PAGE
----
How does Circle's CTFE compare to D?

Ola Fosheim Grøstad ola.fosheim.grostad at
Sat Dec 4 09:49:39 UTC 2021

On Saturday, 4 December 2021 at 08:43:14 UTC, Johannes Riecken 
> I've watched [Don't constexpr all the 
> things](, which is 
> a talk explaining how [Cirlce]( 
> does meta-programming and I found it very interesting that it 
> looks as simple as I as a newbie would imagine meta-programming 
> should be, i.e. it can execute any C++ function or library 
> function at compile time.

Circle is primarily interesting because it pushes the boundaries 
for C++, but does it allow the execution of any C++ function? I/O 
can make things very complicated as you either have to impose a 
specific compilation order or use some other ordering or 
constraining principle to avoid dependency issues or feedback 
loops. This in turns makes it impossible to accept the execution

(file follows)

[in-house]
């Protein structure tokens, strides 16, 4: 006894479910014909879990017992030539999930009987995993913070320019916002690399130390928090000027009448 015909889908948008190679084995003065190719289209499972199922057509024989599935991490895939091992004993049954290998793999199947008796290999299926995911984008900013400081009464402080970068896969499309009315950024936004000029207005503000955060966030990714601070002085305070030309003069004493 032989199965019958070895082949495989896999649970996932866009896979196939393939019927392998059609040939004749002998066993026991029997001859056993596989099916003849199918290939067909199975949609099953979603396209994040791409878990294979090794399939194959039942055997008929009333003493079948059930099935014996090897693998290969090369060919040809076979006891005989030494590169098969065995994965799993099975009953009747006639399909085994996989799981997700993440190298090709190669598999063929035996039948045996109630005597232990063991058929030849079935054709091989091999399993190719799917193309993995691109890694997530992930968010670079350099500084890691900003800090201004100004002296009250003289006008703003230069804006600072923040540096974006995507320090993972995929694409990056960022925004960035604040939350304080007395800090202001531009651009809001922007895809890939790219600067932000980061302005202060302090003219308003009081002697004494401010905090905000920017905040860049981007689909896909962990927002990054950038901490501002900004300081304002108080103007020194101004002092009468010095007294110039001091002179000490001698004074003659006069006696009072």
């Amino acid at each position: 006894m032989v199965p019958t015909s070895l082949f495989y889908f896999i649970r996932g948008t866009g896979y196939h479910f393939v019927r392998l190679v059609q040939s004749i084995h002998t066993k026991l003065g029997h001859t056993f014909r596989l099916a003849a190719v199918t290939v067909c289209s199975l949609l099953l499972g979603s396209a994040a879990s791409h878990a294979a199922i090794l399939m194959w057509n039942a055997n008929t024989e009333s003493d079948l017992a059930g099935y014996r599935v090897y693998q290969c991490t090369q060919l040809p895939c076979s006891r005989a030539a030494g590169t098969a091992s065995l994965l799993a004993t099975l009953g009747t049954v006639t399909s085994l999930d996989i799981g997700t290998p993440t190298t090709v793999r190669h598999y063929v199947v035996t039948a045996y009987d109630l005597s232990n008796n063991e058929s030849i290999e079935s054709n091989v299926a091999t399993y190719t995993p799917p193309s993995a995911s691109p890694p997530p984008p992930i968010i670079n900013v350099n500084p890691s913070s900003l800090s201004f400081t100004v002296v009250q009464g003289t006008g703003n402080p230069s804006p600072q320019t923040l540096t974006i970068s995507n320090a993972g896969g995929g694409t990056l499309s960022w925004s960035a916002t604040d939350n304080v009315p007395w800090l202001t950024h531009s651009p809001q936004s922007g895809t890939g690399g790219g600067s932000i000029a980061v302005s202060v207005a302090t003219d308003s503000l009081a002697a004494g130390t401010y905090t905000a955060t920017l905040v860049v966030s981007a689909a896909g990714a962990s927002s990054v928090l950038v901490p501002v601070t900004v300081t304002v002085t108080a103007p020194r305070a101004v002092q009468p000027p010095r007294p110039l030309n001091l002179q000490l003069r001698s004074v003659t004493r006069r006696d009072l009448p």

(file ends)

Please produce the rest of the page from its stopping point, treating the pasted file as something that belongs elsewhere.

of any C++ function!

D's CTFE is somewhat more flexible than C++ constexpr, but C++ 
constexpr/consteval also works as an interface specification, 
meaning: if a function in a library is marked as compile time 
then you can rely on it for the future and across platforms.

The question is, what kind of language do you want? A language 
for writing small short lived self-contained programs that makes 
programming frictionless, or a language for writing larger long 
lived portable programs that depends on third party code bases 
that receive upgrades over time?

There are many really cute languages for writing small short 
lived self-contained programs, but they rarely get traction. 
(There are counter examples: PhP, Perl, …)

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